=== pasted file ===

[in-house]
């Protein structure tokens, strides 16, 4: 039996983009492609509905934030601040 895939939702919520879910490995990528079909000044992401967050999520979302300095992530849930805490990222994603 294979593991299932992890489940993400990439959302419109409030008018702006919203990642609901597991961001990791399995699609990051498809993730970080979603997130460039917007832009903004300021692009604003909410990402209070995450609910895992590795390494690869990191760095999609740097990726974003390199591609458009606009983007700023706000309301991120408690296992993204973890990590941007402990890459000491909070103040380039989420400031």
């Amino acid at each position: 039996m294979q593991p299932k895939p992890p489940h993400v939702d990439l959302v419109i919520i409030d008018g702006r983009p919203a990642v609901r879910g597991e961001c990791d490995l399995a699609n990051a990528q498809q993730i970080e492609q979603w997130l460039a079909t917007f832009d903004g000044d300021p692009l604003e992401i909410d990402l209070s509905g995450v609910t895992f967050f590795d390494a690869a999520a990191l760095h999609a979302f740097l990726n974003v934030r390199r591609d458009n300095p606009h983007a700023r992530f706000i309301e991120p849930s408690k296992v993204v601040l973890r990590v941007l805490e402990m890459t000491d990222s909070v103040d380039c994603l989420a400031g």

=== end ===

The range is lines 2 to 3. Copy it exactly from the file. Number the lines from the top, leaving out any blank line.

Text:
């Protein structure tokens, strides 16, 4: 039996983009492609509905934030601040 895939939702919520879910490995990528079909000044992401967050999520979302300095992530849930805490990222994603 294979593991299932992890489940993400990439959302419109409030008018702006919203990642609901597991961001990791399995699609990051498809993730970080979603997130460039917007832009903004300021692009604003909410990402209070995450609910895992590795390494690869990191760095999609740097990726974003390199591609458009606009983007700023706000309301991120408690296992993204973890990590941007402990890459000491909070103040380039989420400031």
């Amino acid at each position: 039996m294979q593991p299932k895939p992890p489940h993400v939702d990439l959302v419109i919520i409030d008018g702006r983009p919203a990642v609901r879910g597991e961001c990791d490995l399995a699609n990051a990528q498809q993730i970080e492609q979603w997130l460039a079909t917007f832009d903004g000044d300021p692009l604003e992401i909410d990402l209070s509905g995450v609910t895992f967050f590795d390494a690869a999520a990191l760095h999609a979302f740097l990726n974003v934030r390199r591609d458009n300095p606009h983007a700023r992530f706000i309301e991120p849930s408690k296992v993204v601040l973890r990590v941007l805490e402990m890459t000491d990222s909070v103040d380039c994603l989420a400031g």